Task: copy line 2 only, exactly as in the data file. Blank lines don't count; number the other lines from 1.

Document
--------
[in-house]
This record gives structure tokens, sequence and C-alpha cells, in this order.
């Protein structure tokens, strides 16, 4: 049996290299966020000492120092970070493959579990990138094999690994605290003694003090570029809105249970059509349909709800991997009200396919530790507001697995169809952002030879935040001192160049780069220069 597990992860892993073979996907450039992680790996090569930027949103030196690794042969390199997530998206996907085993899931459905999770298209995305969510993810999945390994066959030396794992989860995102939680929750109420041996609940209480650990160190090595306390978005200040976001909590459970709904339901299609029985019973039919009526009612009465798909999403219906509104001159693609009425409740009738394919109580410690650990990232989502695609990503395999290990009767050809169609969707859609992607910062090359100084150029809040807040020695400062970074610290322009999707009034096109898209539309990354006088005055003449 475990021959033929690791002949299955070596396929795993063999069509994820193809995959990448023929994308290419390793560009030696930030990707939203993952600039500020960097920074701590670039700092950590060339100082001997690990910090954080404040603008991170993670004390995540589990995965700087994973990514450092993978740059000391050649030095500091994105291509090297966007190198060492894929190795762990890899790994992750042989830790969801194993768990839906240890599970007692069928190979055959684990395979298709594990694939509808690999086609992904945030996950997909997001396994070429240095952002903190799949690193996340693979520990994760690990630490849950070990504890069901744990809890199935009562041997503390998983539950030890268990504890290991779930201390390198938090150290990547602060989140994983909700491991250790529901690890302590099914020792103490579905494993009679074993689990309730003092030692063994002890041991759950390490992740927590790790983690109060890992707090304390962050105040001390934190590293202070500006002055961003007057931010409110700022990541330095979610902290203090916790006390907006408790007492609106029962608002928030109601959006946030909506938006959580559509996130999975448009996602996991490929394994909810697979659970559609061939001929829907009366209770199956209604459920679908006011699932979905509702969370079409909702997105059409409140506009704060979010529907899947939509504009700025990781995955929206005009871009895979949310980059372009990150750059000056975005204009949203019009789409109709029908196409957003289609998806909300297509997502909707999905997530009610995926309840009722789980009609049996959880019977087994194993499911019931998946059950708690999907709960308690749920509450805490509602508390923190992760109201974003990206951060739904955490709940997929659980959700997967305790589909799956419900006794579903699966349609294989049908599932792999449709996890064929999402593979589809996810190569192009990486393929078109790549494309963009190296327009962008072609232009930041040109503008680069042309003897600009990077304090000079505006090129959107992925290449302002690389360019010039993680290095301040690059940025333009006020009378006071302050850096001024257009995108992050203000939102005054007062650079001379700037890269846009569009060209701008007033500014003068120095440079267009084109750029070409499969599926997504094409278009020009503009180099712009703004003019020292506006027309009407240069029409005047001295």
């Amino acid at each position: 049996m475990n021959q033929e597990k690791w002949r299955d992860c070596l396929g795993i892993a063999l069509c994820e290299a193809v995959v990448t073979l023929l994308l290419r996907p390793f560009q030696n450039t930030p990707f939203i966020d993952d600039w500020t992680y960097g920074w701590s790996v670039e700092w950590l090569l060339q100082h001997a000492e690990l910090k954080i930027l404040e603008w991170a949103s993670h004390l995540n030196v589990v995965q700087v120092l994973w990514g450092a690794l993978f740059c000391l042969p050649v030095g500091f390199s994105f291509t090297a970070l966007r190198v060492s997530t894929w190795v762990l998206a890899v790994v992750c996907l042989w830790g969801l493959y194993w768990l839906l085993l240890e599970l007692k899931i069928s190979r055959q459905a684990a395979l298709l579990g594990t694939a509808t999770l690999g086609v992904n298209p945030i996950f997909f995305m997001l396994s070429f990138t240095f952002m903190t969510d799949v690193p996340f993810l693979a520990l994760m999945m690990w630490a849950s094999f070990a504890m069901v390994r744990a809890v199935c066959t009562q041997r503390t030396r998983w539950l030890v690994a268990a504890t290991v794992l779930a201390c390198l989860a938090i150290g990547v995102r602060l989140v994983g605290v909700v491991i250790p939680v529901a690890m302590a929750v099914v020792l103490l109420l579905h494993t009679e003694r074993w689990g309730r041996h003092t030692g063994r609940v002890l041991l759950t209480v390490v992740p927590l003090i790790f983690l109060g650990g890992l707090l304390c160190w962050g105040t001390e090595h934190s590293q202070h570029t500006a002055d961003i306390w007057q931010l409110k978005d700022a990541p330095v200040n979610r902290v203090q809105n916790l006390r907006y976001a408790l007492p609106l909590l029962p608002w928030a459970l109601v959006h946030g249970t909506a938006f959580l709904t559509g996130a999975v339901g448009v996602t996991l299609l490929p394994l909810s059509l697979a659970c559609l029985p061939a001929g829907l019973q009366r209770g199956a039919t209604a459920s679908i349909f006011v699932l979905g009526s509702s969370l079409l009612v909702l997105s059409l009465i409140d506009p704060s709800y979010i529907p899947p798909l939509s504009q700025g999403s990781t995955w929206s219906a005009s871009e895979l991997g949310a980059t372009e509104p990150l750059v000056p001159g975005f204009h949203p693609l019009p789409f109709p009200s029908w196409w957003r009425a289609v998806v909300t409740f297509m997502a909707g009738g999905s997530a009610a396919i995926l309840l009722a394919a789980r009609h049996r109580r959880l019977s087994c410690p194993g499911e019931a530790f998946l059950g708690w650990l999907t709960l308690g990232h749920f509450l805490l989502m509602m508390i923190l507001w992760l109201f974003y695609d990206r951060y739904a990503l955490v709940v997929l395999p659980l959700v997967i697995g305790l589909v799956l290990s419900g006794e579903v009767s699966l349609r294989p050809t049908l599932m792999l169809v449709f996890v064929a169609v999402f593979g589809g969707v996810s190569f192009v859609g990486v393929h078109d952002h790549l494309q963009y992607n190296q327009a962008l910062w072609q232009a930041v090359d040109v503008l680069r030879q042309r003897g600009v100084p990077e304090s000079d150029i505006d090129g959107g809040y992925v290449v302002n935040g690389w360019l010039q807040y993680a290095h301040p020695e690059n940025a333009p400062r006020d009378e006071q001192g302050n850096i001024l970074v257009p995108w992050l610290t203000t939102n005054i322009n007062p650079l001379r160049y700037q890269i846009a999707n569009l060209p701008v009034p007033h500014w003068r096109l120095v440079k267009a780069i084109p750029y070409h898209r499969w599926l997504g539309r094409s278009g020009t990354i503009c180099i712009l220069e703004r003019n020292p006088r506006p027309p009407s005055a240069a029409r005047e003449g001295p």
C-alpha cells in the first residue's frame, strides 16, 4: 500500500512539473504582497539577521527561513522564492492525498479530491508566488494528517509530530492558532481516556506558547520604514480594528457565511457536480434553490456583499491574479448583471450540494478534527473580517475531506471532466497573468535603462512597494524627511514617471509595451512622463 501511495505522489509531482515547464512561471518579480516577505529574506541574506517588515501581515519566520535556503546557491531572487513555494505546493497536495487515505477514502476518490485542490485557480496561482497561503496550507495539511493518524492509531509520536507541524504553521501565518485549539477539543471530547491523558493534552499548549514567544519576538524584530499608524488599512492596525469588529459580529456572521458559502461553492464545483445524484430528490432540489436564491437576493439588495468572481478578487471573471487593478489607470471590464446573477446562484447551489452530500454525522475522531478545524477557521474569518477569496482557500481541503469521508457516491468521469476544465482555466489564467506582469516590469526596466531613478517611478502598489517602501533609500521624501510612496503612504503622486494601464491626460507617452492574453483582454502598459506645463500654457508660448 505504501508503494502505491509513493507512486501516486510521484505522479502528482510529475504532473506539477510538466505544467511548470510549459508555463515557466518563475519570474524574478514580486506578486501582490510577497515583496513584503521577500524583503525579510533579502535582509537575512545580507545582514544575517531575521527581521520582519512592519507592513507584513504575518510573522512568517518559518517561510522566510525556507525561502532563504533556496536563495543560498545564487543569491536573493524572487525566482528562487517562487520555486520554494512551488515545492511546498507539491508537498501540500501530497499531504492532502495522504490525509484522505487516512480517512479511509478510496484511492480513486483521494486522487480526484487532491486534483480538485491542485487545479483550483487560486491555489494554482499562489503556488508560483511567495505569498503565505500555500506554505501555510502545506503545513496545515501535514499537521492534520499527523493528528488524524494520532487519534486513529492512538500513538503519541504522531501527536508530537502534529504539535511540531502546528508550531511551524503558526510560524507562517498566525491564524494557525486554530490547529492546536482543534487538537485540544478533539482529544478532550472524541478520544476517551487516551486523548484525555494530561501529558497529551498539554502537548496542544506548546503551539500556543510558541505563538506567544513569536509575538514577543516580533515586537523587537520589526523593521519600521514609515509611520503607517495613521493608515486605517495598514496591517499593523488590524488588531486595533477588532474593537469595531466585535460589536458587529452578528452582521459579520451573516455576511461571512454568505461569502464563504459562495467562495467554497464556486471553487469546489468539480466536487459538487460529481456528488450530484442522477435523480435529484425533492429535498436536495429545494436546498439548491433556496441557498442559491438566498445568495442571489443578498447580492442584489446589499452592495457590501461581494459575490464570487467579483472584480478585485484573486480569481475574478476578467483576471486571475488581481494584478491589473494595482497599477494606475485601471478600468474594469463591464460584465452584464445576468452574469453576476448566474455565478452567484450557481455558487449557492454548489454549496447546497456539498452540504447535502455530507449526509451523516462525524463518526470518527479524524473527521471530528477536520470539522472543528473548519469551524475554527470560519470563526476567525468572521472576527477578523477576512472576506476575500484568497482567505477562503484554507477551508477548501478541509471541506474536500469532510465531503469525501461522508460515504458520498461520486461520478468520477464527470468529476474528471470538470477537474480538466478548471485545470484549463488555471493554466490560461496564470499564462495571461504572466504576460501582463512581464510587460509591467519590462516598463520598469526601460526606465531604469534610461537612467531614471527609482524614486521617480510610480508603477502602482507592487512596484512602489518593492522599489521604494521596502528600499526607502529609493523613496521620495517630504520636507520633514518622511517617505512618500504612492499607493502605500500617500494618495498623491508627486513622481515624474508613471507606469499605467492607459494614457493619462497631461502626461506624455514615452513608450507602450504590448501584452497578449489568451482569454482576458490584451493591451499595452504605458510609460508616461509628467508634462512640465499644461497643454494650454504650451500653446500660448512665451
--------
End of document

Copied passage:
This record gives structure tokens, sequence and C-alpha cells, in this order.